In amongst the many accounts on live performances are a couple of unique stories.  In an earlier post regarding bands on Australian islands, the remarkable story of a performance by the Kingscote Brass Band (Kangaroo Island) was highlighted.  On the 20th of November 1906, the band performed a lunchtime concert which was transmitted via telephone to lighthouses at either end of Kangaroo Island – one seventy miles to the West of Kingscote and the other thirty miles to the East (“MUSIC FOR WATCHERS BY THE SEA.,” 1906).  According to the article in the Register, the concert was “very much appreciated” by both lighthouse keepers (“MUSIC FOR WATCHERS BY THE SEA.,” 1906).

However, this was not the first brass band concert broadcast via telephone in Australia.  According to an article published in the Rockhampton Morning Bulletin, this took place in the preceding century, although the exact date is unclear.

A band conducted by Mr Edward Brown was practising at the old fire brigade station […] when the late Messrs Harry Batchelor and W. Pummell, compositors of the “Morning Bulletin” suggested that the playing be put “over the phone”.  Mr Rosenads, then in charge of the Rockhampton Telephone Exchange, agreed to the proposal.  There was a function at the School of Arts that night and the band was heard there “by quite a few who took turns at the earphone”.  Later the band was playing outside the Oddfellows Hall in Denham Street and by means of a “link-up” was heard at Mount Morgan.  “And very well, too” said Mr Brown. (“Band Music “Broadcast” Here Last Century,” 1945)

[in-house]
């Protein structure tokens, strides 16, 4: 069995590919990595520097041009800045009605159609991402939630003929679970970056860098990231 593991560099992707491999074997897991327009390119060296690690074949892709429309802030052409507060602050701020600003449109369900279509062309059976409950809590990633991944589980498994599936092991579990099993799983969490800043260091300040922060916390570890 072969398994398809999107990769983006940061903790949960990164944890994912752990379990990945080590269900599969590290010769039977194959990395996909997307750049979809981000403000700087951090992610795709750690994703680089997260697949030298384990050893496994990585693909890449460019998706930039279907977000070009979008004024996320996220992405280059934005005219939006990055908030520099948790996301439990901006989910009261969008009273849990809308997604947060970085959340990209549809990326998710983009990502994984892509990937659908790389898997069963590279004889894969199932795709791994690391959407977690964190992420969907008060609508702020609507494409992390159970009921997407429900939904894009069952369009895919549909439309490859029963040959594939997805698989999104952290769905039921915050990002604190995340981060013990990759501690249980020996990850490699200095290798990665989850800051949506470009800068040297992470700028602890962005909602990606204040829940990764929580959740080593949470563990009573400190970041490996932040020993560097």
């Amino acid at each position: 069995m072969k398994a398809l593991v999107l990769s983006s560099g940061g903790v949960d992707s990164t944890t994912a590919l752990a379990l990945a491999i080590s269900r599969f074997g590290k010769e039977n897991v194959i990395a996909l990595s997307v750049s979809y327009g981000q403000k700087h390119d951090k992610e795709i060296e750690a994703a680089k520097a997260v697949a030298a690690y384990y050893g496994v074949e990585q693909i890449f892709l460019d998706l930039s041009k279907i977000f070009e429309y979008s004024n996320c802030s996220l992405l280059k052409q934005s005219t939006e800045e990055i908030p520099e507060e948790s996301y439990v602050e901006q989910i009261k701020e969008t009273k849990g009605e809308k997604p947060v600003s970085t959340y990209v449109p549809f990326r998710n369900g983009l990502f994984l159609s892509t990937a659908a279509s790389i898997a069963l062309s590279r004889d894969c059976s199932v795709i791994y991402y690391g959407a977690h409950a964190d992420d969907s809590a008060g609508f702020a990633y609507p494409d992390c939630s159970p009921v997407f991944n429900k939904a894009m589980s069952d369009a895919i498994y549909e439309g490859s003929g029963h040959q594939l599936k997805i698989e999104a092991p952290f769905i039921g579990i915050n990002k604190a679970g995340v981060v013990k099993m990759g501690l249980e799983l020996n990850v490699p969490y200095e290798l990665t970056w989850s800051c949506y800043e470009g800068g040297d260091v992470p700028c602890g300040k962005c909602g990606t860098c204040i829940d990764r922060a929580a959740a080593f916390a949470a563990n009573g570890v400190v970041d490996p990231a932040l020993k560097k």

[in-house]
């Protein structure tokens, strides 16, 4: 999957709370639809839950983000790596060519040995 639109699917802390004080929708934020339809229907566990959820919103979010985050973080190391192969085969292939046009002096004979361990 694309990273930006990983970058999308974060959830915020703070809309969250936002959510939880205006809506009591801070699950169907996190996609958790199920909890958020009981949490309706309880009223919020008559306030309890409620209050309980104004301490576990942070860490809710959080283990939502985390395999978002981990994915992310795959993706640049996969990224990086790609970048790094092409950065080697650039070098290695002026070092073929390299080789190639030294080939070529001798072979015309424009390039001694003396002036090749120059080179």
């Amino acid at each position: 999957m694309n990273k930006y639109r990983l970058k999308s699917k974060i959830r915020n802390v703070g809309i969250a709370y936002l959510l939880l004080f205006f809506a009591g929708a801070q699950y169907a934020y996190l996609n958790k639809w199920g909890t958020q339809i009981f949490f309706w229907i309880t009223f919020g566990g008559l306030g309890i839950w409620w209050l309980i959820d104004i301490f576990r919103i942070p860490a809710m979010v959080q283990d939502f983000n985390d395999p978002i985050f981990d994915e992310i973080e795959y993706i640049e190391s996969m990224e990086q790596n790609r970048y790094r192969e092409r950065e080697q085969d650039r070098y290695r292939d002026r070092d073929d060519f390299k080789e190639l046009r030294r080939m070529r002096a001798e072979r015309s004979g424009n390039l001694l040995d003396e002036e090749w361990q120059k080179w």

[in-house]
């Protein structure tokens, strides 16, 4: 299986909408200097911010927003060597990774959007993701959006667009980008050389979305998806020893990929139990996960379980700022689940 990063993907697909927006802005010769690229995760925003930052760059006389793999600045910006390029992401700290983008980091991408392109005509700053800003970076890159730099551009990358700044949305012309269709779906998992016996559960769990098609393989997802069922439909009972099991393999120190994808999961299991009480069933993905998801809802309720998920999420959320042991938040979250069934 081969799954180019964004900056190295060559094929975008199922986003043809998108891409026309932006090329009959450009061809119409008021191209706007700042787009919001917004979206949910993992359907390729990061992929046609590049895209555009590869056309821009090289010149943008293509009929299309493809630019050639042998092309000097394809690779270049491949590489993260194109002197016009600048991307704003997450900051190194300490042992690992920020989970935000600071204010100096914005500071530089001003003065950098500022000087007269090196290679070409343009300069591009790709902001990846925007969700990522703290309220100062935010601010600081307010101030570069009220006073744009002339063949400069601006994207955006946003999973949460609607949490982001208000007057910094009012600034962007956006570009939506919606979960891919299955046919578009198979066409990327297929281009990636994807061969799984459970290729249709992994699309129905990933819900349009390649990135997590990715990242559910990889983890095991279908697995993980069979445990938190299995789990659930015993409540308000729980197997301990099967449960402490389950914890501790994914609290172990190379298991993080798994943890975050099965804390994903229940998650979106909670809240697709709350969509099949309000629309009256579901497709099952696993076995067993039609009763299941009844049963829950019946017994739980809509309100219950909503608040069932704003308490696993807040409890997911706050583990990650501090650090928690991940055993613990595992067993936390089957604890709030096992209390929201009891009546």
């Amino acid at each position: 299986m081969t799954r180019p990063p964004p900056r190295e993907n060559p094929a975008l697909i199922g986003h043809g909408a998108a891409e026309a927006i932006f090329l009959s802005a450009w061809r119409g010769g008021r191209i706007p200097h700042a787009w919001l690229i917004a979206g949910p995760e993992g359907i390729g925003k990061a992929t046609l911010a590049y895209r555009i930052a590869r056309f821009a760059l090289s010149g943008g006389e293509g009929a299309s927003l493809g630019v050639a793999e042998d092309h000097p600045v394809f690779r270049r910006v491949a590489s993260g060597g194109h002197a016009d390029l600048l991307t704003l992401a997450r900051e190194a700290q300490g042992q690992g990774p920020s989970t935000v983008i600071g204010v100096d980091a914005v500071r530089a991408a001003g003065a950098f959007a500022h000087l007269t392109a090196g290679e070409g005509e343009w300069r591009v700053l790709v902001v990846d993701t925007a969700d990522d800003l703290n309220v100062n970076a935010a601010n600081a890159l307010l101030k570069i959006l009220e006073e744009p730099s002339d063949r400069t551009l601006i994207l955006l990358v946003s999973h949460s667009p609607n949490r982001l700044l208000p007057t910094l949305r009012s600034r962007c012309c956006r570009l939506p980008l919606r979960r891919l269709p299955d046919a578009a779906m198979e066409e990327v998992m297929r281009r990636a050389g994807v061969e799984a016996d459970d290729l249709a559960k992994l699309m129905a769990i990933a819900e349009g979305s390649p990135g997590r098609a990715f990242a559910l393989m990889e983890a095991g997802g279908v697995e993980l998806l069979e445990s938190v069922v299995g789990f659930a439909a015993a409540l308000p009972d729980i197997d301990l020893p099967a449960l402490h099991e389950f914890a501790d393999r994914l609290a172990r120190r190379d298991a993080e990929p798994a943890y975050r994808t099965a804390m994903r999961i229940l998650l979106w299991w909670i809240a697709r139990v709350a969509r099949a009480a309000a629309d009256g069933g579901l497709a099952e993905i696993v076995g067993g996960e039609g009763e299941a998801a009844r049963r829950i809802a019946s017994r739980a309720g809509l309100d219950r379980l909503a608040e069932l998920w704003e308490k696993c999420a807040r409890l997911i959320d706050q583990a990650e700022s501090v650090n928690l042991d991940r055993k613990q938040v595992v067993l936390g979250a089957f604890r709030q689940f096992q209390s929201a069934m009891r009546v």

No doubt transmitting a performance via telephone would have seemed innovative and inventive, especially in these early times.  However, these were extremely rare and were not substitutes for live performances, they were mainly done out of opportunity – a way to see whether it could be done.  The major changes that were taking place were the recordings of bands on gramophone records, and the beginnings of radio broadcasts.

The band movement is cautious:

In Australia, the pace of change from predominantly live music to a mix of live music, recorded music and broadcast music took place within the space of a couple of decades.  There were many commentators at the time who saw fit to try to warn of a decline of community bands and one or two had their voices repeated through many regional newspapers.  One of them was a Mr Will Lewis formerly of the Toowoomba Municipal Band who expressed a pessimistic attitude:

He was of the opinion that the day of the amateur brass band was waning, and gave as a reason the fact that the gramophone, by which one could hear the world’s greatest bands and orchestras – jazz and otherwise, was creating serious inroads upon the brass band, and further, that the advent of the radio was also having much to do with the decline of brass band popularity.  Even band contests were becoming less popular every year – at least with the general public – and the wireless and the gramophone were the two disturbing elements.  Bandsmen, naturally, would be the last persons to recognize this serious fact.” (““DAY OF AMATEUR BRASS BANDS WANING.”,” 1927)

Some might consider Mr Lewis to be alarmist, he could not predict the future, but he was commentating on the present.  For the brass bands it was a time of upheaval and some of them were rightfully concerned.  It could be said that many bands went defunct at this time due to the technological change however it is hard to document this at this time of writing.